But the very hairs of your head are all numbered.
Do not fear therefore; you are of more value than many sparrows. (Luke 12:7)
Twenty-eight, just in case you are wondering. That is the number of teeth in my mouth. You probably do not care much about that, and that is OK. Recently the Creator of the universe took it upon Himself to remind me that this number matters to Him.
Let’s get one thing straight: I am a big baby. As in, I am allergic to pain. I am also very self-conscious—and I must mention that I hate going to the dentist. My parents always did a great job getting my sisters and me to the dentist when we were little, every six months, without fail. Within the first 18 years of my life, I had had multiple fillings and cleanings, several sealants, and numerous Novocain shots. Once that mysterious and wonderful blanket of “dental insurance” expired and I was on my own to pay for the dentist, however, I had no problem dropping this habitual visit to the bottom of my priority list (right down there with mammograms and colonoscopies). Now, as a 34-year-old woman, I have managed to go back to the dentist only a handful of times—when the pain got so bad I could no longer stand it, and a root canal was imminent.
The root canal was done in Asia-Pacific, where my husband and I currently minister. It was slightly less expensive than in the States, but I imagine it was just as painful and tedious as any root canal anywhere—and the dentist was not very nice. She told me it was my fault that my tooth was rotten and my roots were exposed to the elements.
“Oh, that’s deep! What did you do?!” she exclaimed in broken English on my first visit. After those dreadful root canal visits were over, I was even more convinced than ever that the dentist was going back at the bottom of my priority list.
Just a year afterward, however, I noticed a small gap forming in the top corner of one of my front teeth. I tried to ignore it, hoping it would disappear. It did not. Instead, it brought a friend—a mirrored version of the gap formed on the right side. There was no pain, thankfully, so I went on with my life. I noticed that I started smiling less, not wanting people to see what I considered gaping holes—bearing witness to the world of my bad brushing and flossing habits and my addiction to sweet iced coffee and Coke.
Then, a few weeks ago, my seven-year-old son started complaining that his tooth hurt. Growing up in Asia-Pacific, he has yet to go to the dentist. Not that there are no good dentists around—this just has not been on his mom’s priority list.
One night, my husband said the inevitable: “Hey, we should take Braden to the dentist—and you can have them look at your teeth, too!” Sure, I have birthed two children naturally with not so much as a Tylenol in my system, but I could not bear the thought of a dentist drilling away at my teeth again. And oh, the shame of not only being a grown woman who cannot take care of her own teeth, but of also being a horrible mother who would sit by and allow her son’s baby teeth to rot out down to the gums! For weeks, each time my husband brought up the subject, I would break into a sweat, filled with paralyzing anxiety over the coming doom.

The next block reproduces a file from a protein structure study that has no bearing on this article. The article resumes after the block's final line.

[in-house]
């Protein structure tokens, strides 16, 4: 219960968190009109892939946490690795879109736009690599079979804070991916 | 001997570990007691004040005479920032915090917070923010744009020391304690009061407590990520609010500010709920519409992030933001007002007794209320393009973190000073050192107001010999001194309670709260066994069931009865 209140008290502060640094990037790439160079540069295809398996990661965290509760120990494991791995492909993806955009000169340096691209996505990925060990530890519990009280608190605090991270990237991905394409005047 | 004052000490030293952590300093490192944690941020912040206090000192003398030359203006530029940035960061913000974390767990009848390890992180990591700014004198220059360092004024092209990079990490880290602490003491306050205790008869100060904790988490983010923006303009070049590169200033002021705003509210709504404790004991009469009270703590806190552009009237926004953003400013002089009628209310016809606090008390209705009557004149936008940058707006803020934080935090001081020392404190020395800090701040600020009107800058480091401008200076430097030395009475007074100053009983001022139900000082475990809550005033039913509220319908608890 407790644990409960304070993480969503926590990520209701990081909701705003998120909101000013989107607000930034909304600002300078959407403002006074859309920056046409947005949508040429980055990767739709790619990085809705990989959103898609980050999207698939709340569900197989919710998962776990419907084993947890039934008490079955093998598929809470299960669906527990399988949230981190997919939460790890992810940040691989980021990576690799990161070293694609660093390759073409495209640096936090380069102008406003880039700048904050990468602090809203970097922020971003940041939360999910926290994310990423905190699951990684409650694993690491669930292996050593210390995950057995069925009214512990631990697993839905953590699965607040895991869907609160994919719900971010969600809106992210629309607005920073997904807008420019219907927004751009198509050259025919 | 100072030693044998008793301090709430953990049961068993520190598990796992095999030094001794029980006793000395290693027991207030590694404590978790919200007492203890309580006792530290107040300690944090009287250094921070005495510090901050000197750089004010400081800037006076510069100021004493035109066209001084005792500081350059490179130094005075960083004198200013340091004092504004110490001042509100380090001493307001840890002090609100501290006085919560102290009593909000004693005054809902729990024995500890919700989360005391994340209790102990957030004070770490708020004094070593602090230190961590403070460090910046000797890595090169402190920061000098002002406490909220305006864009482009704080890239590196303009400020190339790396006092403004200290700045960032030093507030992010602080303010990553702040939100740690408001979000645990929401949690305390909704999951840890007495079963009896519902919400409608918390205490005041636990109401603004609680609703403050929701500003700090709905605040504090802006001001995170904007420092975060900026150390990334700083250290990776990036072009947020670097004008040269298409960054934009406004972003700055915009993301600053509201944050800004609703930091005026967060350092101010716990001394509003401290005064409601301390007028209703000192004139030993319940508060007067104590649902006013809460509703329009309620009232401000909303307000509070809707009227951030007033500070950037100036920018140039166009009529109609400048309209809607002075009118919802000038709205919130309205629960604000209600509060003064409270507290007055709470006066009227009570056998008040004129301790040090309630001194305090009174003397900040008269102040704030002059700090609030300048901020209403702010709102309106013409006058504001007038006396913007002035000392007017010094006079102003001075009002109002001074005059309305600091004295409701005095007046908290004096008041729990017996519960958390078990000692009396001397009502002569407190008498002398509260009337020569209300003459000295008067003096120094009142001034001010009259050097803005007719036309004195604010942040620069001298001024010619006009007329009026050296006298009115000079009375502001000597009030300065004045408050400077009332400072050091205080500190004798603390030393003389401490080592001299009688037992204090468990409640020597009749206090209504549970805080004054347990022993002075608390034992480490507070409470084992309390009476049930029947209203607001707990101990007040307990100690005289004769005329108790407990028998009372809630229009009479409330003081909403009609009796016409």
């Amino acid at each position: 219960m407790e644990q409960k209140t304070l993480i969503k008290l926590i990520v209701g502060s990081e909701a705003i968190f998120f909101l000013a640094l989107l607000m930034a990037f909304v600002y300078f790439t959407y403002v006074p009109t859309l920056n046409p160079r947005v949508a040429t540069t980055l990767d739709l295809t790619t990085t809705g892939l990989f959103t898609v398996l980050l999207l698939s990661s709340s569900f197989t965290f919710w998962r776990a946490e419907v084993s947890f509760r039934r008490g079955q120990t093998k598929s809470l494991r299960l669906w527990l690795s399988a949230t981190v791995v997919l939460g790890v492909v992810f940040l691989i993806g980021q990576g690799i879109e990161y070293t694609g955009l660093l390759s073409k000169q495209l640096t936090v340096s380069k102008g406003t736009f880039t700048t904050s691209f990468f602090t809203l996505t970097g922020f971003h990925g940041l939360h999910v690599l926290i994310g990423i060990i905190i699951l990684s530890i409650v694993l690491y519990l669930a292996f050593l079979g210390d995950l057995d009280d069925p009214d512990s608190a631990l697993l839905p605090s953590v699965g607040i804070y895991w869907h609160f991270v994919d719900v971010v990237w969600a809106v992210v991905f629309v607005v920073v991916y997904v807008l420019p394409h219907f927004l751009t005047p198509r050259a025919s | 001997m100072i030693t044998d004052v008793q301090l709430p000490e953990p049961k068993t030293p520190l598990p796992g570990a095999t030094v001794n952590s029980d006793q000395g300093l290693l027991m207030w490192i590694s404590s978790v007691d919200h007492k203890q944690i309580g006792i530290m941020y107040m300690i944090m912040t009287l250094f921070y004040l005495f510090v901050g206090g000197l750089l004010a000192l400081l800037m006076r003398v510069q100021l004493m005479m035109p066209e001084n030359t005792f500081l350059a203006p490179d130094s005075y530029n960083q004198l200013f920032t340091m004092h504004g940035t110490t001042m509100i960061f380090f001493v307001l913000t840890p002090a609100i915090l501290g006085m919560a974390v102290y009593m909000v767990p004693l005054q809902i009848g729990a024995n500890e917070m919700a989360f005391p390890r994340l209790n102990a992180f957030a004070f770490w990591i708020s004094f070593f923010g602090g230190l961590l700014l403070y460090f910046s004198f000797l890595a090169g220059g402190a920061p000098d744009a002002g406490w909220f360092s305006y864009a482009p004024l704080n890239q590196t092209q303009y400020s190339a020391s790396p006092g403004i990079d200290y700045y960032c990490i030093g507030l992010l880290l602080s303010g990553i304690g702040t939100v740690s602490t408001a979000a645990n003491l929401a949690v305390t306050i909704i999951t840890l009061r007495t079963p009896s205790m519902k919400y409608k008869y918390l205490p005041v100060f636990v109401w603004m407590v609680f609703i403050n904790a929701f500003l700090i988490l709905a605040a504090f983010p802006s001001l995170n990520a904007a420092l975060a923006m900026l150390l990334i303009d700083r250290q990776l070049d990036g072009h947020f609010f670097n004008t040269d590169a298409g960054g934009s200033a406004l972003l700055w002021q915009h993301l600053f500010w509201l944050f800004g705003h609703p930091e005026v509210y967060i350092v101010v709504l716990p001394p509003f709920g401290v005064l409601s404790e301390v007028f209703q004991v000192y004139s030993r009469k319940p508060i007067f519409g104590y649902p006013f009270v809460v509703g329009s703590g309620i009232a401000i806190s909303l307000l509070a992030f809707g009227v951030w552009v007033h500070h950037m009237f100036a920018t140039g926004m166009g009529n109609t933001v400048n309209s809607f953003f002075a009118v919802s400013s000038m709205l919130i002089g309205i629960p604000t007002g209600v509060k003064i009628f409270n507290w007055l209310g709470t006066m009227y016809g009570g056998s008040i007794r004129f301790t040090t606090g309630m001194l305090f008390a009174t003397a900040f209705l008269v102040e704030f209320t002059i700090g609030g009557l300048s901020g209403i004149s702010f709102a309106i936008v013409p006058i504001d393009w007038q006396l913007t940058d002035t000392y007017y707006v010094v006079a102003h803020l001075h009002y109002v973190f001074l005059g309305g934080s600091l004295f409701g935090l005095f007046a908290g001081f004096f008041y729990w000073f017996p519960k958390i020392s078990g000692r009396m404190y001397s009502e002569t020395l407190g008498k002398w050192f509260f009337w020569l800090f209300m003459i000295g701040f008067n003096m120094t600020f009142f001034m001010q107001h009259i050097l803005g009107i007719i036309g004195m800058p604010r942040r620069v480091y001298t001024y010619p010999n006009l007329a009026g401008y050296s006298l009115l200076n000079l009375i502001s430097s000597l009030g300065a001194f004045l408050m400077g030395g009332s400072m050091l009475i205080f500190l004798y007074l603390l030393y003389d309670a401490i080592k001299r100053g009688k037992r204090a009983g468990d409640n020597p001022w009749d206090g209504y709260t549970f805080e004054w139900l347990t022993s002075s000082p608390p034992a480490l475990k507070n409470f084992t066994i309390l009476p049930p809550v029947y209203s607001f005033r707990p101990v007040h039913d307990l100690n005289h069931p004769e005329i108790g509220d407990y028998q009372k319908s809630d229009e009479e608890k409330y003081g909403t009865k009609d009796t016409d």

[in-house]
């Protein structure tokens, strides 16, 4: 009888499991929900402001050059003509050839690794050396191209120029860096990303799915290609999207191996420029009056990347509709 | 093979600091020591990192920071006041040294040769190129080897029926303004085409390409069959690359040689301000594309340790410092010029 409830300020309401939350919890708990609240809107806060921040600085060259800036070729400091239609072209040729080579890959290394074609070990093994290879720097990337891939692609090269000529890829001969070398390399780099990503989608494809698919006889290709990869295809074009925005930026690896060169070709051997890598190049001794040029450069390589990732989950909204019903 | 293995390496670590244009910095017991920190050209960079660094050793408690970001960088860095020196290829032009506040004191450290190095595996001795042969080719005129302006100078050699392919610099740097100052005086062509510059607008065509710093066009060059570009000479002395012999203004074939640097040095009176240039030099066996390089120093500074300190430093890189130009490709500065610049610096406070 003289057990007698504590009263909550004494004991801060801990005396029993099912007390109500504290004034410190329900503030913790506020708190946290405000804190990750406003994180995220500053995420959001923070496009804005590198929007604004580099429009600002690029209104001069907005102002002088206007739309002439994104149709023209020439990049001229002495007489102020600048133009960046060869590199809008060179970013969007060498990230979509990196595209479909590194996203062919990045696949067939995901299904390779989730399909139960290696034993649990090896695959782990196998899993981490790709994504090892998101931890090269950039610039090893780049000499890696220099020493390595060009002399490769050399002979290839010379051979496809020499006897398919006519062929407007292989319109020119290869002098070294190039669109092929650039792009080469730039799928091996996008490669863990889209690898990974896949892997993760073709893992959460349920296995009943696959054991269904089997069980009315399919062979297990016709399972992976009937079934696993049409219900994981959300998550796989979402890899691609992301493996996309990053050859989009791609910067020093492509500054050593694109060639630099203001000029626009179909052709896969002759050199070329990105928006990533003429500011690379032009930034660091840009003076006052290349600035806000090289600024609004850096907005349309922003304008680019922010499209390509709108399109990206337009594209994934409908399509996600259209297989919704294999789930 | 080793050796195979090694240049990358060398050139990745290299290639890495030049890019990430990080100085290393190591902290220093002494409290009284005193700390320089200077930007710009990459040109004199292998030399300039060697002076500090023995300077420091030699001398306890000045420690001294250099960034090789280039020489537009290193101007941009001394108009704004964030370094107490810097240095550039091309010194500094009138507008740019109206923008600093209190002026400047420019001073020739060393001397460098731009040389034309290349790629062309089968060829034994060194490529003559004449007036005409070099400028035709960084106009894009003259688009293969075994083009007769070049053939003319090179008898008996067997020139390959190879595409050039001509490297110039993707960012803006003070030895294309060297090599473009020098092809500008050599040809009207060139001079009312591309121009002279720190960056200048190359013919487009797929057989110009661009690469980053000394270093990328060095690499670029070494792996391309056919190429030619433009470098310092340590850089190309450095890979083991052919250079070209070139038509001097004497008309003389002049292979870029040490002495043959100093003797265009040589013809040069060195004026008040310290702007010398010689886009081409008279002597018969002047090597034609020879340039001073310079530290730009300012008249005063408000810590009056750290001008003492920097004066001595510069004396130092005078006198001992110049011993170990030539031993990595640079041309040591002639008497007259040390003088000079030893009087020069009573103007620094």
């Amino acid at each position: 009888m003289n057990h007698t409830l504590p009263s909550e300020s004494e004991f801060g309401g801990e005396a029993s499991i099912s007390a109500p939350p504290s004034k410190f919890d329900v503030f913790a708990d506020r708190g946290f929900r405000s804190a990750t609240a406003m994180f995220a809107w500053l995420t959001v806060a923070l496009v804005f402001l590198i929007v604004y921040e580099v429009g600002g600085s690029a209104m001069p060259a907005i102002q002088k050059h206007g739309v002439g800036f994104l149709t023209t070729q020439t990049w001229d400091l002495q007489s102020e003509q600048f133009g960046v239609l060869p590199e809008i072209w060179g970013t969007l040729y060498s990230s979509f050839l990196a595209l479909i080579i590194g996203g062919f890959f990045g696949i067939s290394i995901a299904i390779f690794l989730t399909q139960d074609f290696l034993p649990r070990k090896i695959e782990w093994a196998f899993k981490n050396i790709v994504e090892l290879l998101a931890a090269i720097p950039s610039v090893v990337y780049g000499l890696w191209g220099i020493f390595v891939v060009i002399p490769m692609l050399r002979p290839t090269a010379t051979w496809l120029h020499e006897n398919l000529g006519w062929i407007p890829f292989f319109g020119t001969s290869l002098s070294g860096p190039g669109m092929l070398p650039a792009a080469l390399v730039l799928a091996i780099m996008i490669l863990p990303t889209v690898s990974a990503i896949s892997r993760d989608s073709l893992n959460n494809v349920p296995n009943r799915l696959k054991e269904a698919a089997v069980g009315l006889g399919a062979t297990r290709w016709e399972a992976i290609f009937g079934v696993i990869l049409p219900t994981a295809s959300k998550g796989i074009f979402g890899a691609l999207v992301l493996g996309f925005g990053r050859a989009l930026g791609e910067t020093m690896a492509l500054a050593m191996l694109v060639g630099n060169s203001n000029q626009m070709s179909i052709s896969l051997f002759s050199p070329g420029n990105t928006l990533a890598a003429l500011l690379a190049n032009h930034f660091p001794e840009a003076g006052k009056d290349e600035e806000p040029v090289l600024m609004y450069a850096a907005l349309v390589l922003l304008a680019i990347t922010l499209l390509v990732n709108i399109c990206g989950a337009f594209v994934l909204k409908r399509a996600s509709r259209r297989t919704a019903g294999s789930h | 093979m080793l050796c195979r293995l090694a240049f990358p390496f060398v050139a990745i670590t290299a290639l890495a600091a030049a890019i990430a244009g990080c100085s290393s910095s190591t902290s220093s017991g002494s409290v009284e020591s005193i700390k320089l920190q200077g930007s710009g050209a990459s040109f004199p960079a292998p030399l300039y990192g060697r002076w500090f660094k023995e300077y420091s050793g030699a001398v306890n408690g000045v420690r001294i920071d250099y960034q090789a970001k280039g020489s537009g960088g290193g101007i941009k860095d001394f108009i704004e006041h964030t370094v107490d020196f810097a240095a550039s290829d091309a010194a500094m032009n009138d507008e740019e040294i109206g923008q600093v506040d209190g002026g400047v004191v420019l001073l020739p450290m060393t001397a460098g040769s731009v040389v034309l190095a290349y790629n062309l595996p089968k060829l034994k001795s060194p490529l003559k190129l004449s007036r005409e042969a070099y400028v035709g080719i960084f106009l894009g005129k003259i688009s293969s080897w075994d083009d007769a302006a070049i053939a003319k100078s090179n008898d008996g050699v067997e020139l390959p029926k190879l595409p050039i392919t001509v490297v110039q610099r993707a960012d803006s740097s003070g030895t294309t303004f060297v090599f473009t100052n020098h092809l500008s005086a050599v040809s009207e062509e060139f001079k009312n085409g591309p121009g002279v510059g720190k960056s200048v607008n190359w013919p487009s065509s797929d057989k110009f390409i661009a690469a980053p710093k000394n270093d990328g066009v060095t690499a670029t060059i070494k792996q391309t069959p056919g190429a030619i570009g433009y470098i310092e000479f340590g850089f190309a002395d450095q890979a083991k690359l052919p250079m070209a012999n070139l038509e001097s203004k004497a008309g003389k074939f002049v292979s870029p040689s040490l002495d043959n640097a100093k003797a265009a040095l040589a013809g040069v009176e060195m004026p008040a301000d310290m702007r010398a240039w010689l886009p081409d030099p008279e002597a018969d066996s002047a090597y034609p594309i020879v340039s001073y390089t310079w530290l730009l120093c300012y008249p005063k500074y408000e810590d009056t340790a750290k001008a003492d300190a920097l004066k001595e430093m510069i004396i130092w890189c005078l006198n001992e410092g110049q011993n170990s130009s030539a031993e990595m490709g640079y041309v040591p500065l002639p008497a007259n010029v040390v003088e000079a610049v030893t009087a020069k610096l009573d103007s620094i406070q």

Alas, I was challenged by God’s Word that my anxiety was not from Him. These anxious feelings were actually seeds of mistrust and doubt, thoughts that my loving Father did not concern Himself in such matters as teeth and dentist drills.
So, convicted, I prayed a desperate prayer that went something like this: God, PLEASE help us find a nice dentist! Help Braden’s cavity to not be too deep! I pray that you would allow these ugly gaps in my teeth to be harmless, and I pray that this nice dentist you send will be able to take care of both of our teeth quickly and painlessly! Amen.
Very soon after I prayed this desperate prayer, a friend recommended a dentist in a nearby city—one that was very patient and good with children. I was still a bit apprehensive, but I resigned to let my husband schedule an appointment. We made the hour-and-a-half drive, and amazingly, that dread and fear had diminished substantially. Was this trust that I was experiencing?! I was filled with assurance that God had heard, and that He would certainly give grace sufficient to stop dental anxiety in its tracks. We entered the humble office of Dr. Jenny, located in a side room of her home. When beckoned, Braden lay back in the dentist chair, his eyes wide and scared. He pleaded for me to go first, so I traded places with him and laid back in the chair myself. My heart trembled a bit, the anxiety raising its ugly head again. Thankfully, God reminded me that I had decided to trust—and besides, my son was watching, and I had to be brave for him.
Would you believe that half an hour later, we walked out of that office with my gaps filled in beautifully and Braden’s large cavity filled, with another cavity temporarily filled (to be finished on our next visit)? My heart sang. Not a single Novocain shot, and we both had sat bravely in the chair, drills and all, and had survived the dentist’s hand, our dignity and smiles intact—and it only cost us $21.00.
I have always been taught that God numbers the hairs on our head, but I am relishing in that fact today in a new light. He knows the teeth in my mouth. He notices. He cares. He provides. He knocks our socks off with His faithfulness. There is no thing too small for my infinitely BIG God.
You can be sure that if you ask Him, He will tell you without hesitation how many teeth are in your mouth, too!
Question to consider: How do “anxious feelings” that are “actually seeds of mistrust and doubt” manifest themselves in your life? How has your loving Father shown you that “He notices. He cares. He provides. He knocks our socks off with His faithfulness.”